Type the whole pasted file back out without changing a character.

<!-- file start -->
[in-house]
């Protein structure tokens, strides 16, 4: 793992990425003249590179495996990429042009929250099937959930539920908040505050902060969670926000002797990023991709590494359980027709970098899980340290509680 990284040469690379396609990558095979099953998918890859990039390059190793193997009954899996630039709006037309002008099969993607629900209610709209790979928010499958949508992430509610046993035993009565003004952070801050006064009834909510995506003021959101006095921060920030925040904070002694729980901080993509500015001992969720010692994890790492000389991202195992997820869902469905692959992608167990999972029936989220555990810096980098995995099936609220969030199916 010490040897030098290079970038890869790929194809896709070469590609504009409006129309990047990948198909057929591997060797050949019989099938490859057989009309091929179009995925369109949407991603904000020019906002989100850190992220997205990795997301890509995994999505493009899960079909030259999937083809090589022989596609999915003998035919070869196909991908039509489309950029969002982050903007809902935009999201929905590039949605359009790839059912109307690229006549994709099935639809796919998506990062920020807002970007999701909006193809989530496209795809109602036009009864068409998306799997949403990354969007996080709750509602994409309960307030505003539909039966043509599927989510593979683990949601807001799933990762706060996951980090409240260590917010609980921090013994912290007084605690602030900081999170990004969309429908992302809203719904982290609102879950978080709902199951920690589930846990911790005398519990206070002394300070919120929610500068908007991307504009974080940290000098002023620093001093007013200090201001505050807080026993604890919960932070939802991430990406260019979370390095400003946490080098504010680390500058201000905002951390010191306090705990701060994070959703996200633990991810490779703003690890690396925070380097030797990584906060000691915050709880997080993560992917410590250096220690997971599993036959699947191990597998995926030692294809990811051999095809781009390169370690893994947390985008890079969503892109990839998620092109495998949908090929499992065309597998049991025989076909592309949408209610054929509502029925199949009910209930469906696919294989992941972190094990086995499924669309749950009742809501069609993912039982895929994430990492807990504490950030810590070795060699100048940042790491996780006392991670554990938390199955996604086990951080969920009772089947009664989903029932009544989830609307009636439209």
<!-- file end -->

[in-house]
């Protein structure tokens, strides 16, 4: 793992990425003249590179495996990429042009929250099937959930539920908040505050902060969670926000002797990023991709590494359980027709970098899980340290509680 990284040469690379396609990558095979099953998918890859990039390059190793193997009954899996630039709006037309002008099969993607629900209610709209790979928010499958949508992430509610046993035993009565003004952070801050006064009834909510995506003021959101006095921060920030925040904070002694729980901080993509500015001992969720010692994890790492000389991202195992997820869902469905692959992608167990999972029936989220555990810096980098995995099936609220969030199916 010490040897030098290079970038890869790929194809896709070469590609504009409006129309990047990948198909057929591997060797050949019989099938490859057989009309091929179009995925369109949407991603904000020019906002989100850190992220997205990795997301890509995994999505493009899960079909030259999937083809090589022989596609999915003998035919070869196909991908039509489309950029969002982050903007809902935009999201929905590039949605359009790839059912109307690229006549994709099935639809796919998506990062920020807002970007999701909006193809989530496209795809109602036009009864068409998306799997949403990354969007996080709750509602994409309960307030505003539909039966043509599927989510593979683990949601807001799933990762706060996951980090409240260590917010609980921090013994912290007084605690602030900081999170990004969309429908992302809203719904982290609102879950978080709902199951920690589930846990911790005398519990206070002394300070919120929610500068908007991307504009974080940290000098002023620093001093007013200090201001505050807080026993604890919960932070939802991430990406260019979370390095400003946490080098504010680390500058201000905002951390010191306090705990701060994070959703996200633990991810490779703003690890690396925070380097030797990584906060000691915050709880997080993560992917410590250096220690997971599993036959699947191990597998995926030692294809990811051999095809781009390169370690893994947390985008890079969503892109990839998620092109495998949908090929499992065309597998049991025989076909592309949408209610054929509502029925199949009910209930469906696919294989992941972190094990086995499924669309749950009742809501069609993912039982895929994430990492807990504490950030810590070795060699100048940042790491996780006392991670554990938390199955996604086990951080969920009772089947009664989903029932009544989830609307009636439209």